Last week was dedicated to picking peaches, and this week is dedicated to processing them. Yes, it's that time again. Every year, I curse my poor peach-thinning abilities. Although I attempt a tough-guy ruthlessness throughout the spring, I always fail to pick enough of the little marble sized peach babies, and end up thinning several more times, up until summer, when I realize the branches are about to crack. Last week I picked about 4 1/2 5-gallon bucketfuls, and many more are on the tree or the ground.
Peaches a la carte
I also curse my lack of spraying knowledge. I have tried to create a diverse habitat in the front yard to attract bees and beneficials insects. But aside from that, I just let the night-flying moths attack my little peach darlings, and many, although not all of the peaches, get infested. I've come to the conclusion that I need to spray SOMETHING, but I'm not sure what. I heard on the NPR garden show that a clay-based spray was effective, but I haven't tried it yet.
The bush beans are yielding nicely. Purple and gold varieties are fun to pick and fun to cook. I didn't plant enough to can, just enough to dine on two or three times a week. Last week I cooked Great Green Pesto Pasta and Thai Tofu and Green Beans. Both recipes are from the cookbook Simply in Season, which has really helped me start eating more seasonally. I hope that the pole beans I planted around our home-made been teepee will pick up the pace once the bush beans start to peter out.
Three-legged Bean Teepee
I harvested my little batch of garlic - probably 15 bulbs total. After I set them on a screen to cure for two weeks, I put them in an old oatmeal container in the pantry by the back door. For a week I smelled garlic whenever I came in from the garage! They were pretty easy to raise, and I plan to plant them again in September or October. Next year I will try to braid them instead of cutting off their tops. Although I barely water them, the onions that I have distributed throughout the garden are still alive, and we harvest them sporadically.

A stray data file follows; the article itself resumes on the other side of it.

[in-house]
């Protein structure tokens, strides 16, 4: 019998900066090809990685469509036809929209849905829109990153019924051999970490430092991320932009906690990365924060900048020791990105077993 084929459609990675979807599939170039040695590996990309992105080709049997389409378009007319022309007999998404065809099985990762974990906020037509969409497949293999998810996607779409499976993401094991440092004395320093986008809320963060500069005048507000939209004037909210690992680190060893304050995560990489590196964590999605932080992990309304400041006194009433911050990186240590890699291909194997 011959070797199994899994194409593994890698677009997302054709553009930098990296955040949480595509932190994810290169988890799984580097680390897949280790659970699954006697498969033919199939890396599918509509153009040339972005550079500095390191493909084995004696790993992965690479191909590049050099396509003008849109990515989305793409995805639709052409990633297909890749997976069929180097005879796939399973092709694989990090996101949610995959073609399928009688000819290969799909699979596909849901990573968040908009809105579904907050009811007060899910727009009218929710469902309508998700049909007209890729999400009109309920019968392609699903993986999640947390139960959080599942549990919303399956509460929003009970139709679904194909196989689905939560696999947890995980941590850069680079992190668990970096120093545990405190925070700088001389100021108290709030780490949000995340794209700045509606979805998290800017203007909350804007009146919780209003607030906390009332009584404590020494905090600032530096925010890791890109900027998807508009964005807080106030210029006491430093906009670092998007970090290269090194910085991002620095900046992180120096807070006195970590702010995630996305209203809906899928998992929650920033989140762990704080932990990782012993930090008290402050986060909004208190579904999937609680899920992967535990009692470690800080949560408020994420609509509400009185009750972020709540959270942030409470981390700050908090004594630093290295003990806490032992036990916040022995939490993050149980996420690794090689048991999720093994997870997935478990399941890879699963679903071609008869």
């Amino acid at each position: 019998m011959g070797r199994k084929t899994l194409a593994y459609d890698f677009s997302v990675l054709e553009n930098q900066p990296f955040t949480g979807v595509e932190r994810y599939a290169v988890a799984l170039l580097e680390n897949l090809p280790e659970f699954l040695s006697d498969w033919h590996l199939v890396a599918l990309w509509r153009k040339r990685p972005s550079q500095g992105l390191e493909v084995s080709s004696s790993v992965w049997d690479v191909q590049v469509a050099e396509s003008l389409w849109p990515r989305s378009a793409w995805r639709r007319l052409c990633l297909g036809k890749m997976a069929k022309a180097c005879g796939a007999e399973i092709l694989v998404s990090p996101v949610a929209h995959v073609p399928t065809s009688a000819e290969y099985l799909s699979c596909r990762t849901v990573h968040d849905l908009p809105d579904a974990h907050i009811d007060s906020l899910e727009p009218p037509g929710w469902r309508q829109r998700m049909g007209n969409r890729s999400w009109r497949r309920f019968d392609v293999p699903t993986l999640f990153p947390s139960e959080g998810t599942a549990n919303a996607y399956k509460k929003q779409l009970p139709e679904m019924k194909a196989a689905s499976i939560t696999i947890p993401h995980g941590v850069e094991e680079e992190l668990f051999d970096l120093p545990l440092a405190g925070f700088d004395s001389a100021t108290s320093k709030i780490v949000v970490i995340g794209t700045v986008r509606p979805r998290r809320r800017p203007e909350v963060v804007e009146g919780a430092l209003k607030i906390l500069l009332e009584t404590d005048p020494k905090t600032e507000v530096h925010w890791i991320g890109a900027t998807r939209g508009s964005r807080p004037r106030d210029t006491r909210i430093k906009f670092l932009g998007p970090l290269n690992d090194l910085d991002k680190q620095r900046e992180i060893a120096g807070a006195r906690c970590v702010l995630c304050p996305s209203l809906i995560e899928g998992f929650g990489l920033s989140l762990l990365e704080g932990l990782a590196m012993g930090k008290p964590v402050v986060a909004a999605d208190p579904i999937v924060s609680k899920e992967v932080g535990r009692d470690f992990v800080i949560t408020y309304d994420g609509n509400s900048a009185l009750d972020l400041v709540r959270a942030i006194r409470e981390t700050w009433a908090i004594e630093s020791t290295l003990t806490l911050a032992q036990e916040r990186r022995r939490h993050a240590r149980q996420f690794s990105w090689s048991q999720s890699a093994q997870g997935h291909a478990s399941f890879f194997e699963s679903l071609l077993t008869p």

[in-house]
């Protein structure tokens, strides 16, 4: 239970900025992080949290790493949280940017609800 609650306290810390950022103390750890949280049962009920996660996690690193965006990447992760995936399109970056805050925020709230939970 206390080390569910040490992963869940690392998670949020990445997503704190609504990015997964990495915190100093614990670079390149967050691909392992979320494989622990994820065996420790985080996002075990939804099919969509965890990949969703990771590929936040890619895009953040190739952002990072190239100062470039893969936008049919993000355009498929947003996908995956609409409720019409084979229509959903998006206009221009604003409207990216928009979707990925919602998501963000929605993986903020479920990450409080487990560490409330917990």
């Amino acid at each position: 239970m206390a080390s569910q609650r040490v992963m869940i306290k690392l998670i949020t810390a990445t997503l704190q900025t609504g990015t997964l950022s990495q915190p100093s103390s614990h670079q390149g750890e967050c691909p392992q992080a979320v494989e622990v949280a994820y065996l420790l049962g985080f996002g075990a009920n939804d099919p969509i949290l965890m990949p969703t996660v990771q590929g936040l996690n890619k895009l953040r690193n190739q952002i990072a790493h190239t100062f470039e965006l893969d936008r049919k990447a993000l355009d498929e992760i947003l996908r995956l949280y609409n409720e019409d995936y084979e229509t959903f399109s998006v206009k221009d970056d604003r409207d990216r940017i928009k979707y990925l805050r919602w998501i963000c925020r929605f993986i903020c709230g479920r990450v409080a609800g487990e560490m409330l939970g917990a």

Curing the garlic harvest
I have spotted two baby butternuts, some little zukes, and the okra are starting to flower. The sunflowers are getting HUGE! The pepper plants are a little puny, but I've eaten a few Grape tomatoes already. Unfortunately, three of my seven tomato plants have evidence of spider mites. I have been spraying the undersides of the leaves (where the wee mites live) with a full-blast of water in the mornings, but so far no improvement. This always happens whenever the summers start to get hot. They tend to recover later in the year and deliver a bounty in September.
My major frustration is the kiwi trellis. Despite the heroic efforts of my husband (who has done all of the work while I watch our toddler), the trellis is not complete due to various design flaws, lack of proper parts, and a particularly irritating incident wherin a certain big-box store shorted us 15 feet of trellis wire. At this point, it's a $150 boondoggle just sitting there laughing at me. Worse, the arguta kiwis don't seem to be exhibiting the incredible growth spurts that were advertised. Even worse than that, the male kiwi seems to have bit the dust from the heat. Will this be a kiwi trellis or just a massively overbuilt clothesline? Check back in a month and I'll let you know.